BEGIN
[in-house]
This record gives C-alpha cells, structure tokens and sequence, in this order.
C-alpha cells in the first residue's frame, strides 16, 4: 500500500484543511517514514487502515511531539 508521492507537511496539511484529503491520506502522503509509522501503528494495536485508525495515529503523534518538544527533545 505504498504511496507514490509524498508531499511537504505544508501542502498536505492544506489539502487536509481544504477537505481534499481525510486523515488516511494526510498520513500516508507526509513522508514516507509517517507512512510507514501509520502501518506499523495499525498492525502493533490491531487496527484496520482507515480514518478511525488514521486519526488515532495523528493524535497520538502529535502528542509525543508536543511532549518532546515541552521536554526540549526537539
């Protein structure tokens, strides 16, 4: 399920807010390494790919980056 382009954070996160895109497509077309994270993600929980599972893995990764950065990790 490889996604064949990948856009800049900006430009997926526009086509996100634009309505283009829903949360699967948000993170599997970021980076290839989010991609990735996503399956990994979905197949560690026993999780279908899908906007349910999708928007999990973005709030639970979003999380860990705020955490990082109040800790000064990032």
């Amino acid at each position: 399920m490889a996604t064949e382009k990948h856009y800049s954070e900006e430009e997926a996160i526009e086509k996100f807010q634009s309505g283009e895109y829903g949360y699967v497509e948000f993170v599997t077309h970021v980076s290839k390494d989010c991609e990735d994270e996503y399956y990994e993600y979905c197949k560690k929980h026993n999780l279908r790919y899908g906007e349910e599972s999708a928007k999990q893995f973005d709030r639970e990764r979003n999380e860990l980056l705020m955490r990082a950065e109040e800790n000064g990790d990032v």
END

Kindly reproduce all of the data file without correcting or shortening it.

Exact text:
[in-house]
This record gives C-alpha cells, structure tokens and sequence, in this order.
C-alpha cells in the first residue's frame, strides 16, 4: 500500500484543511517514514487502515511531539 508521492507537511496539511484529503491520506502522503509509522501503528494495536485508525495515529503523534518538544527533545 505504498504511496507514490509524498508531499511537504505544508501542502498536505492544506489539502487536509481544504477537505481534499481525510486523515488516511494526510498520513500516508507526509513522508514516507509517517507512512510507514501509520502501518506499523495499525498492525502493533490491531487496527484496520482507515480514518478511525488514521486519526488515532495523528493524535497520538502529535502528542509525543508536543511532549518532546515541552521536554526540549526537539
């Protein structure tokens, strides 16, 4: 399920807010390494790919980056 382009954070996160895109497509077309994270993600929980599972893995990764950065990790 490889996604064949990948856009800049900006430009997926526009086509996100634009309505283009829903949360699967948000993170599997970021980076290839989010991609990735996503399956990994979905197949560690026993999780279908899908906007349910999708928007999990973005709030639970979003999380860990705020955490990082109040800790000064990032």
């Amino acid at each position: 399920m490889a996604t064949e382009k990948h856009y800049s954070e900006e430009e997926a996160i526009e086509k996100f807010q634009s309505g283009e895109y829903g949360y699967v497509e948000f993170v599997t077309h970021v980076s290839k390494d989010c991609e990735d994270e996503y399956y990994e993600y979905c197949k560690k929980h026993n999780l279908r790919y899908g906007e349910e599972s999708a928007k999990q893995f973005d709030r639970e990764r979003n999380e860990l980056l705020m955490r990082a950065e109040e800790n000064g990790d990032v």